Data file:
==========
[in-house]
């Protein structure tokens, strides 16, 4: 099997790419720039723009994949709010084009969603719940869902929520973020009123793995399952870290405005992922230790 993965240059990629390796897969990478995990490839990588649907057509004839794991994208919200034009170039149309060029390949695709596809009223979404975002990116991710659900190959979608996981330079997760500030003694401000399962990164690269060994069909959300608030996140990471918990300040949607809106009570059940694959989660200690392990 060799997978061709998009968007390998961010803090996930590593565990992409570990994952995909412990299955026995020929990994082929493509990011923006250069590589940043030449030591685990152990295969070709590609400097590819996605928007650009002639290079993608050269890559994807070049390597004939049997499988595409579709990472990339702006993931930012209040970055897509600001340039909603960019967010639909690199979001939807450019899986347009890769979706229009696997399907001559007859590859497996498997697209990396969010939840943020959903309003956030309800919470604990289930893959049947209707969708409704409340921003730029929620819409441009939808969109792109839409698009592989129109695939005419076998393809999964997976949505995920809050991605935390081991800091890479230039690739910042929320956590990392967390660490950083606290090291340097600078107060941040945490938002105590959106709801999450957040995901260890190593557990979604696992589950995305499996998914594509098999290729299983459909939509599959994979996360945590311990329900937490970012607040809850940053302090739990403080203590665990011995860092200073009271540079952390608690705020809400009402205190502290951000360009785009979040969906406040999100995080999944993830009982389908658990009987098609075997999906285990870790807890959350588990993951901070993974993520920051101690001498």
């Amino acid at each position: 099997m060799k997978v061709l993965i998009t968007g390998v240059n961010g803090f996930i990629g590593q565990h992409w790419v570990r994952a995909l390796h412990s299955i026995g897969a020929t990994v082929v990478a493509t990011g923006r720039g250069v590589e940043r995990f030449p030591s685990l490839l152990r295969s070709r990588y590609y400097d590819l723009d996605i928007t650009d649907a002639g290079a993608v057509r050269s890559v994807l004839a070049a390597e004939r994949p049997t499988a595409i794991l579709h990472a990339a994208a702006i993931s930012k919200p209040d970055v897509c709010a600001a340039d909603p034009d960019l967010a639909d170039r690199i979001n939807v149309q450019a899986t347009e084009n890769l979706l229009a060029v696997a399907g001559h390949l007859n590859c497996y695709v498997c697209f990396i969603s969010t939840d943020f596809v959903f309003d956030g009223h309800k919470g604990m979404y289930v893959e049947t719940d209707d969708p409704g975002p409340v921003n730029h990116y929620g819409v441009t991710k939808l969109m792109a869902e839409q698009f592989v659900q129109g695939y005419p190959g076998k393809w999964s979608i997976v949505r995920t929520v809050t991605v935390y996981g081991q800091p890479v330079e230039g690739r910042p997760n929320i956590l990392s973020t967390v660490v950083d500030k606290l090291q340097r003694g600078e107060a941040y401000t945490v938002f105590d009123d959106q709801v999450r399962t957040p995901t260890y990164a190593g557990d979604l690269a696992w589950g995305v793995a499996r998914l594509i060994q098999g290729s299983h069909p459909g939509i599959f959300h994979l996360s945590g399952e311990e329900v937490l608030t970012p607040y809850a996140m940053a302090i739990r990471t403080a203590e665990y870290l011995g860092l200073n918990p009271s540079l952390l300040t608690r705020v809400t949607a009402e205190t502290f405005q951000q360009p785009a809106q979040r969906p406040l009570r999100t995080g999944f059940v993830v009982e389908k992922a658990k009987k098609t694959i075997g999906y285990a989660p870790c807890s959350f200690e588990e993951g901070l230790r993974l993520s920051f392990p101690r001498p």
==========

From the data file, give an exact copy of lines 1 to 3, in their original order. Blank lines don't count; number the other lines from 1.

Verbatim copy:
[in-house]
């Protein structure tokens, strides 16, 4: 099997790419720039723009994949709010084009969603719940869902929520973020009123793995399952870290405005992922230790 993965240059990629390796897969990478995990490839990588649907057509004839794991994208919200034009170039149309060029390949695709596809009223979404975002990116991710659900190959979608996981330079997760500030003694401000399962990164690269060994069909959300608030996140990471918990300040949607809106009570059940694959989660200690392990 060799997978061709998009968007390998961010803090996930590593565990992409570990994952995909412990299955026995020929990994082929493509990011923006250069590589940043030449030591685990152990295969070709590609400097590819996605928007650009002639290079993608050269890559994807070049390597004939049997499988595409579709990472990339702006993931930012209040970055897509600001340039909603960019967010639909690199979001939807450019899986347009890769979706229009696997399907001559007859590859497996498997697209990396969010939840943020959903309003956030309800919470604990289930893959049947209707969708409704409340921003730029929620819409441009939808969109792109839409698009592989129109695939005419076998393809999964997976949505995920809050991605935390081991800091890479230039690739910042929320956590990392967390660490950083606290090291340097600078107060941040945490938002105590959106709801999450957040995901260890190593557990979604696992589950995305499996998914594509098999290729299983459909939509599959994979996360945590311990329900937490970012607040809850940053302090739990403080203590665990011995860092200073009271540079952390608690705020809400009402205190502290951000360009785009979040969906406040999100995080999944993830009982389908658990009987098609075997999906285990870790807890959350588990993951901070993974993520920051101690001498």
């Amino acid at each position: 099997m060799k997978v061709l993965i998009t968007g390998v240059n961010g803090f996930i990629g590593q565990h992409w790419v570990r994952a995909l390796h412990s299955i026995g897969a020929t990994v082929v990478a493509t990011g923006r720039g250069v590589e940043r995990f030449p030591s685990l490839l152990r295969s070709r990588y590609y400097d590819l723009d996605i928007t650009d649907a002639g290079a993608v057509r050269s890559v994807l004839a070049a390597e004939r994949p049997t499988a595409i794991l579709h990472a990339a994208a702006i993931s930012k919200p209040d970055v897509c709010a600001a340039d909603p034009d960019l967010a639909d170039r690199i979001n939807v149309q450019a899986t347009e084009n890769l979706l229009a060029v696997a399907g001559h390949l007859n590859c497996y695709v498997c697209f990396i969603s969010t939840d943020f596809v959903f309003d956030g009223h309800k919470g604990m979404y289930v893959e049947t719940d209707d969708p409704g975002p409340v921003n730029h990116y929620g819409v441009t991710k939808l969109m792109a869902e839409q698009f592989v659900q129109g695939y005419p190959g076998k393809w999964s979608i997976v949505r995920t929520v809050t991605v935390y996981g081991q800091p890479v330079e230039g690739r910042p997760n929320i956590l990392s973020t967390v660490v950083d500030k606290l090291q340097r003694g600078e107060a941040y401000t945490v938002f105590d009123d959106q709801v999450r399962t957040p995901t260890y990164a190593g557990d979604l690269a696992w589950g995305v793995a499996r998914l594509i060994q098999g290729s299983h069909p459909g939509i599959f959300h994979l996360s945590g399952e311990e329900v937490l608030t970012p607040y809850a996140m940053a302090i739990r990471t403080a203590e665990y870290l011995g860092l200073n918990p009271s540079l952390l300040t608690r705020v809400t949607a009402e205190t502290f405005q951000q360009p785009a809106q979040r969906p406040l009570r999100t995080g999944f059940v993830v009982e389908k992922a658990k009987k098609t694959i075997g999906y285990a989660p870790c807890s959350f200690e588990e993951g901070l230790r993974l993520s920051f392990p101690r001498p």